Healthcare workers: where we stand-fighting on two fronts

Basic overview of the terrain that health workers defending their terms and conditions is being fought on; Fighting both their employers, as well as a supine and complicit trade union bureaucracy. Written by a Solidarity Federation/Anarchist Federation dual carder and Unison steward working in Healthcare.

UK health workers find themselves under the biggest attack on wages and terms and conditions in living memory.

The background to this are the long, slow moves to fragment the public health service into discreet trusts 1. These trusts are expected to compete on equal footing with other trusts, as well as private and third sector providers in a regulated marketplace. This has been rapidly accelerated by the passing of the recent Health and Social Care act 2012 2

Negotiations to introduce national pay and conditions were introduced in 1999 by the previous Labour administration and finally came into effect in 2004. This national pay agreement is known as ‘Agenda for Change’. It covers all members of staff excluding doctors, dentists and very senior managers. Previous to this job banding varied hugely and was based on the old Whitley Council system (introduced during in 1917 to placate growing demands for Workers’ control of industry and essentially unchanged since then). The NHS as a whole in England employs just under 1.5 million staff, making it by far the largest employer in the country.

Agenda for Change introduced an agreement where, at least in theory, job roles are all banded at a similar level irrespective of their geographical location. Pay is matched to the job rather than individual.

Within each pay band are a variable amount of spine points, at the end of each year’s service workers ascend to the next spine point. This proceeds until they have reached the top of the banding. 3 In addition to this there is the nationally negotiated annual pay award. Following an on-going commitment introduced in 2010 to freeze public sector pay, this currently stands at 0% for those earning over £21k, or a £250 flat rate rise if under. Factoring in inflation rises this is essentially a pay cut for nearly every worker in the NHS. 60% of NHS workers have yet to reach their final salary spine point, so in reality progression through these is the only thing helping keep wages stagnant, as opposed to falling, for a majority of workers.


As part of the current government’s commitment to austerity, plans were devised for top down attempts to break national pay agreements. These have been abandoned during the autumn budget statement in favour of leaving it to the market, though there remains behind the scenes a hand on the political tiller giving succour to trusts that chose to opt out. 4 A back door for pay flexibility was via the introduction of Foundation trusts under Labour. Foundation trusts have the theoretical right to opt out of national pay and conditions, though in practice only Southend University Hospital NHS Foundation Trust chose to do this. Up till now this remains the only trust currently outside Agenda for change. There have been attempts by individual trusts to opt out of this agreement, especially those burdened with crippling PFI debt repayments. These have been defeated at a local level, mainly due to the threat of employees gravitating towards the competing local trusts with better terms and conditions, something facilitated by the national agreement allowing employees to keep accrued salary progression. With this in mind a consortium of 20 healthcare trusts in the South West, dubbed the ‘pay cartel’, got together to collectively force through the slashing of workers’ terms and conditions. 5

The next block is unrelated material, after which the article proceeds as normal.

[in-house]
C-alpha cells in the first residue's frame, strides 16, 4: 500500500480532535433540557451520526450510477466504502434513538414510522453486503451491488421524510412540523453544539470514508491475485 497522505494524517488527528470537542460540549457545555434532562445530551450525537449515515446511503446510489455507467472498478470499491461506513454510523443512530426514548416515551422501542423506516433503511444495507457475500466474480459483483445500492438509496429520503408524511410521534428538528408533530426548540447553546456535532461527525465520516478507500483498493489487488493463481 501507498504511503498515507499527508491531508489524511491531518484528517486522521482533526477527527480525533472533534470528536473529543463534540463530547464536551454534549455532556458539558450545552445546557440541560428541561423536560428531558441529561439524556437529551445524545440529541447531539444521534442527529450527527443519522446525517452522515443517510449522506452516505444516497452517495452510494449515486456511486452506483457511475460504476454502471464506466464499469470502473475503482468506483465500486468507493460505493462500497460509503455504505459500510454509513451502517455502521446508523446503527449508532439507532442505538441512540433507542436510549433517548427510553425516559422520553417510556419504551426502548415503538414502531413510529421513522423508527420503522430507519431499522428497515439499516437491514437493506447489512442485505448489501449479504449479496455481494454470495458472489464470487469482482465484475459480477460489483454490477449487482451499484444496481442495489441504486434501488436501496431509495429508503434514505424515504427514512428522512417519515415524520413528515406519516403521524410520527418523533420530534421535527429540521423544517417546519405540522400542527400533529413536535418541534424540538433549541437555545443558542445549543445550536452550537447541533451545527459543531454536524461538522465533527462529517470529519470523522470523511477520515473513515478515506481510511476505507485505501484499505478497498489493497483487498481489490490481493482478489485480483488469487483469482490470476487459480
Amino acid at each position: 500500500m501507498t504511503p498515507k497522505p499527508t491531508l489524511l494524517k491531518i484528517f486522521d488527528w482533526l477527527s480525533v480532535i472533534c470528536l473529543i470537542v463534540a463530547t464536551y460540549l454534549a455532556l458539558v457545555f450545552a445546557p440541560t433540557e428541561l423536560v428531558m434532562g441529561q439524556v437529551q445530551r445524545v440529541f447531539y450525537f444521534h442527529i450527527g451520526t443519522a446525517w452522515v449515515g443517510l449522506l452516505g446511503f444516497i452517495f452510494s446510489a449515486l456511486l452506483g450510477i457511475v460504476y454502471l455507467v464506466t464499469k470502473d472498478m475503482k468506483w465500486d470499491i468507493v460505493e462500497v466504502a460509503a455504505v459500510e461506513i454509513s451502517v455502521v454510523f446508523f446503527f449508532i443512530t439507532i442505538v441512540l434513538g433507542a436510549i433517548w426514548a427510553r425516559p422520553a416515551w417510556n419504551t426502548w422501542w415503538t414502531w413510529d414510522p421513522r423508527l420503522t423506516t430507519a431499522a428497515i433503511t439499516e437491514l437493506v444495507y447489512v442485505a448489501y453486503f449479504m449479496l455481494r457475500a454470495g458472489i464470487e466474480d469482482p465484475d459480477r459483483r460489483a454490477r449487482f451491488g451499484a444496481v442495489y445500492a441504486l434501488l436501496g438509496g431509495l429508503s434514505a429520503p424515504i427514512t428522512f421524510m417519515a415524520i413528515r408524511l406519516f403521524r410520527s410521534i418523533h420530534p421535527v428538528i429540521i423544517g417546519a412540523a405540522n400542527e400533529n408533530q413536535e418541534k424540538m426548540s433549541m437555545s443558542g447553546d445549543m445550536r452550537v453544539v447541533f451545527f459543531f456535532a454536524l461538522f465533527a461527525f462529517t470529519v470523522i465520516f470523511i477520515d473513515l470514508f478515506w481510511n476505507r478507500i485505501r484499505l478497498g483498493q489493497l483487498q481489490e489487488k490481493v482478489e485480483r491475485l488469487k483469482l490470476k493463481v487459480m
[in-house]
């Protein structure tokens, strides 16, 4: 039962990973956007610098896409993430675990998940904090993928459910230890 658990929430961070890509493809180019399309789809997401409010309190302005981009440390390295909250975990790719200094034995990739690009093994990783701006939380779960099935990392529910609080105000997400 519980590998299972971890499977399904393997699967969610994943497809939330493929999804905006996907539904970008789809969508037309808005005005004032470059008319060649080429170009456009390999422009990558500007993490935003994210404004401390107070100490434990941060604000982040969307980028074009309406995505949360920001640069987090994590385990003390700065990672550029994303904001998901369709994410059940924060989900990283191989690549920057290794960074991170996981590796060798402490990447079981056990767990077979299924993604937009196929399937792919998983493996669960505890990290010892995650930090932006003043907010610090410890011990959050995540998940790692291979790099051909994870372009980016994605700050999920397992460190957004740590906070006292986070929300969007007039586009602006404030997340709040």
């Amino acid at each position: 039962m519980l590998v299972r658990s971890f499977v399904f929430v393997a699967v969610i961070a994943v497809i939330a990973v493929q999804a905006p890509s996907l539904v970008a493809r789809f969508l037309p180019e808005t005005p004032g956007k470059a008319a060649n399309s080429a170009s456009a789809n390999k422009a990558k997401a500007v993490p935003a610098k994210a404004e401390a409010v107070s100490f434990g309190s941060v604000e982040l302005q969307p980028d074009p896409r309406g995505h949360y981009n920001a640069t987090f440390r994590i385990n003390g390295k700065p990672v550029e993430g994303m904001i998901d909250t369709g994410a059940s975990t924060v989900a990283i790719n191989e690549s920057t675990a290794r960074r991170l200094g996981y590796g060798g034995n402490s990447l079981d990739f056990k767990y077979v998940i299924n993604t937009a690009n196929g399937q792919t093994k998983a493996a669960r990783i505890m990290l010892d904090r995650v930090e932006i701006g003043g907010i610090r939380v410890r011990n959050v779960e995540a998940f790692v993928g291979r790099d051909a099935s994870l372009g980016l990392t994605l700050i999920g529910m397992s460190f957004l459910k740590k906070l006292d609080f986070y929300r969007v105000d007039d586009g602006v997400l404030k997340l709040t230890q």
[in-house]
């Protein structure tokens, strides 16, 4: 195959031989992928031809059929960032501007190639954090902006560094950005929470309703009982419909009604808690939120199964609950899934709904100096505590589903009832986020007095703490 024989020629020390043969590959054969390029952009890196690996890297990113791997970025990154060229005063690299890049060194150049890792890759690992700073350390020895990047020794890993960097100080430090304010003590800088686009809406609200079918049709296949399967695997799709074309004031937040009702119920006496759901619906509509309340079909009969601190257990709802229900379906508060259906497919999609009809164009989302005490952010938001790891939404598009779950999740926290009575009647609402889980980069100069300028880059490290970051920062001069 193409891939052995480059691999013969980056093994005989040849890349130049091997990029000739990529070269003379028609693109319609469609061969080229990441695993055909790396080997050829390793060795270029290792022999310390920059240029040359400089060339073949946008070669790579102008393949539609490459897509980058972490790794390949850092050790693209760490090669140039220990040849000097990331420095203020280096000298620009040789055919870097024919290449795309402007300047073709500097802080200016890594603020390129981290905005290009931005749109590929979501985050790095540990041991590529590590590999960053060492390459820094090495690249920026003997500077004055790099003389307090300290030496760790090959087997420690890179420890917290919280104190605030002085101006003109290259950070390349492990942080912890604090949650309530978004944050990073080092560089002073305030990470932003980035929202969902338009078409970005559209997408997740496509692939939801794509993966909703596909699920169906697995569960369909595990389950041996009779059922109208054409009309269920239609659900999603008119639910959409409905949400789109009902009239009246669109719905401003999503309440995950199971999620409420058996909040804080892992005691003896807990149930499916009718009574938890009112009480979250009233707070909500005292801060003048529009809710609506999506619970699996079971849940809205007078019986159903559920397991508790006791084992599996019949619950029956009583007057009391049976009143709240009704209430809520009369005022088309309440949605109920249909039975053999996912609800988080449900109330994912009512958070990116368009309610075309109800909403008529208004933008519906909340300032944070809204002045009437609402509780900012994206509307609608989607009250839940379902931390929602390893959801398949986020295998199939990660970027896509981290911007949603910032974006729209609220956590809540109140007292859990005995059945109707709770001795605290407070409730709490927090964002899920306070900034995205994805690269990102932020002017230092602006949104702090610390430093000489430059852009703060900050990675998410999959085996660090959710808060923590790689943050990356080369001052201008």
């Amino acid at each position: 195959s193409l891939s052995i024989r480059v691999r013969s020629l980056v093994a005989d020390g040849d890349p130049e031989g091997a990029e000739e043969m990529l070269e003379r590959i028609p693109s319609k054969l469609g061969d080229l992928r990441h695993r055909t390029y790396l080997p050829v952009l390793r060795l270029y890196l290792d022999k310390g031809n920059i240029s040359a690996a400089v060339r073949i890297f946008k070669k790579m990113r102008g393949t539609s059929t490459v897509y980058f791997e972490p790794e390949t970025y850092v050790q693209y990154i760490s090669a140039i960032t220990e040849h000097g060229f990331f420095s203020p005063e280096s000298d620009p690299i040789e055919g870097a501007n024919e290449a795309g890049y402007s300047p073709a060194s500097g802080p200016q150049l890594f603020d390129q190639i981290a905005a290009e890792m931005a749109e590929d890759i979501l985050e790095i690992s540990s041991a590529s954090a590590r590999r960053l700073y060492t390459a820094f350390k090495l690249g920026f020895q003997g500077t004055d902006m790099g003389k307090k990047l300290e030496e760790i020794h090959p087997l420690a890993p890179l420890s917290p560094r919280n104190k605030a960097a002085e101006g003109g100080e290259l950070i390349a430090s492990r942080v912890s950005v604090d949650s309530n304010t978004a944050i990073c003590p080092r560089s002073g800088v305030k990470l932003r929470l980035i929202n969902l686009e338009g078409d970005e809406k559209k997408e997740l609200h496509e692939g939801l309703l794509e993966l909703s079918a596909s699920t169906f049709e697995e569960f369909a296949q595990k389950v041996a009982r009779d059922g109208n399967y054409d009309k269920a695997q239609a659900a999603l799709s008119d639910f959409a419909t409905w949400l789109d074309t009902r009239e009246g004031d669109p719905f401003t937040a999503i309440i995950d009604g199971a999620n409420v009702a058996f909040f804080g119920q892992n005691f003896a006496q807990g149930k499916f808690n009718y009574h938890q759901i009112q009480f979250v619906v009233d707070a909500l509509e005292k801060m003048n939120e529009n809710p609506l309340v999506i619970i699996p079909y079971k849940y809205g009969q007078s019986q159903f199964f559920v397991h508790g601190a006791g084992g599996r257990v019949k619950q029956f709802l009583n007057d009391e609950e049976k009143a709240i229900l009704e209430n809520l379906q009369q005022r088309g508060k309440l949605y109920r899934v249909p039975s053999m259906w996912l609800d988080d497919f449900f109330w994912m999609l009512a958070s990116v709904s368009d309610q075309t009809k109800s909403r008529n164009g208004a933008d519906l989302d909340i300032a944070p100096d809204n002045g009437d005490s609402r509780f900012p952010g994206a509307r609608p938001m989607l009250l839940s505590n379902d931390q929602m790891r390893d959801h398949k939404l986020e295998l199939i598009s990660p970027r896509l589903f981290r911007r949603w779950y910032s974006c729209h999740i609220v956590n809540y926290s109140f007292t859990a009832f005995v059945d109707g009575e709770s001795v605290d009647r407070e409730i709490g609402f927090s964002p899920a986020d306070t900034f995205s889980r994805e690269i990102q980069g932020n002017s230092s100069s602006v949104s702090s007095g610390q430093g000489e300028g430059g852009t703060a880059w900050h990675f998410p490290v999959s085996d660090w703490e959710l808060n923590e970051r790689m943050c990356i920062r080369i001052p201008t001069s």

In addition to this local agreements have been attacked. North Tees and Hartlepool NHS Foundation Trust which employs 5500 workers has instigated pay downgrading, with neighbouring trusts threatening similar action. 6

At the Mid Yorkshire NHS Trust are set to embark on a five day strike over similar plans to downgrade job roles. 7


Representatives of the approximately 20 trade unions who collectively bargain for workers within the NHS have been negotiating at length with the pay cartel. As it stands the deal on the table to “protect” Agenda for Change in England (Scotland and Wales are not affected) is:

1) Performance Related Pay to be introduced with exact implementation to be decided locally. (protected for the lowest paid worker, those in bands 1+2 and first 3 points of band 3). This is the major, major change here. Speaking to UCU members who have seen similar performance related pay in some universities, they inform me that this a form of gatekeeping that unsurprisingly this amounts to a major attack on their ability to earn this money. Unreasonable expectations or unsuitable criteria to set in place, where it can actually be logistically impossible to ever proceed up pay points.